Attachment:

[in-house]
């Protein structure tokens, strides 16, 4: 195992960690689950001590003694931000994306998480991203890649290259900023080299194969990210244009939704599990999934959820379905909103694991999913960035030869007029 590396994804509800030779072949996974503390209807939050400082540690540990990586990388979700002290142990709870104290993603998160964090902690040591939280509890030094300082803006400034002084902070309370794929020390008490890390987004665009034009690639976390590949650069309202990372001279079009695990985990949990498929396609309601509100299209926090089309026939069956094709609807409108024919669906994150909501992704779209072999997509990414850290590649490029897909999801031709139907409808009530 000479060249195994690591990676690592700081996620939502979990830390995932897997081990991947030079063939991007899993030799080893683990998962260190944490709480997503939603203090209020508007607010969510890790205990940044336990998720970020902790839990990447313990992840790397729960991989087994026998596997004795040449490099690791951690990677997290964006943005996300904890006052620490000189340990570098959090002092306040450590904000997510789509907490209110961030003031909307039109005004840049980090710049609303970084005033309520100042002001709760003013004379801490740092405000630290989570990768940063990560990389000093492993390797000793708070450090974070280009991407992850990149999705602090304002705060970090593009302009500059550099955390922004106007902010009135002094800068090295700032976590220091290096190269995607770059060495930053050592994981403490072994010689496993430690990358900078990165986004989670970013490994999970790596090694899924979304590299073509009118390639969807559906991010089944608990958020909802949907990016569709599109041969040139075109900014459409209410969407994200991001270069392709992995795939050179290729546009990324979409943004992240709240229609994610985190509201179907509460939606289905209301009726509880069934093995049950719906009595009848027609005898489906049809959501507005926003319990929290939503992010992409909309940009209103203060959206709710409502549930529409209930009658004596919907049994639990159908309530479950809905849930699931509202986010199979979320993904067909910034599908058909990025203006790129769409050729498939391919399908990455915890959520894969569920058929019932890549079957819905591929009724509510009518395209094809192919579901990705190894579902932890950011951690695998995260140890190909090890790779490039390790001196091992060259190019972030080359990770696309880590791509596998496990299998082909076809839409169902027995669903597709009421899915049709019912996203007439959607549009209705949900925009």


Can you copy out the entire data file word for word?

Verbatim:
[in-house]
């Protein structure tokens, strides 16, 4: 195992960690689950001590003694931000994306998480991203890649290259900023080299194969990210244009939704599990999934959820379905909103694991999913960035030869007029 590396994804509800030779072949996974503390209807939050400082540690540990990586990388979700002290142990709870104290993603998160964090902690040591939280509890030094300082803006400034002084902070309370794929020390008490890390987004665009034009690639976390590949650069309202990372001279079009695990985990949990498929396609309601509100299209926090089309026939069956094709609807409108024919669906994150909501992704779209072999997509990414850290590649490029897909999801031709139907409808009530 000479060249195994690591990676690592700081996620939502979990830390995932897997081990991947030079063939991007899993030799080893683990998962260190944490709480997503939603203090209020508007607010969510890790205990940044336990998720970020902790839990990447313990992840790397729960991989087994026998596997004795040449490099690791951690990677997290964006943005996300904890006052620490000189340990570098959090002092306040450590904000997510789509907490209110961030003031909307039109005004840049980090710049609303970084005033309520100042002001709760003013004379801490740092405000630290989570990768940063990560990389000093492993390797000793708070450090974070280009991407992850990149999705602090304002705060970090593009302009500059550099955390922004106007902010009135002094800068090295700032976590220091290096190269995607770059060495930053050592994981403490072994010689496993430690990358900078990165986004989670970013490994999970790596090694899924979304590299073509009118390639969807559906991010089944608990958020909802949907990016569709599109041969040139075109900014459409209410969407994200991001270069392709992995795939050179290729546009990324979409943004992240709240229609994610985190509201179907509460939606289905209301009726509880069934093995049950719906009595009848027609005898489906049809959501507005926003319990929290939503992010992409909309940009209103203060959206709710409502549930529409209930009658004596919907049994639990159908309530479950809905849930699931509202986010199979979320993904067909910034599908058909990025203006790129769409050729498939391919399908990455915890959520894969569920058929019932890549079957819905591929009724509510009518395209094809192919579901990705190894579902932890950011951690695998995260140890190909090890790779490039390790001196091992060259190019972030080359990770696309880590791509596998496990299998082909076809839409169902027995669903597709009421899915049709019912996203007439959607549009209705949900925009």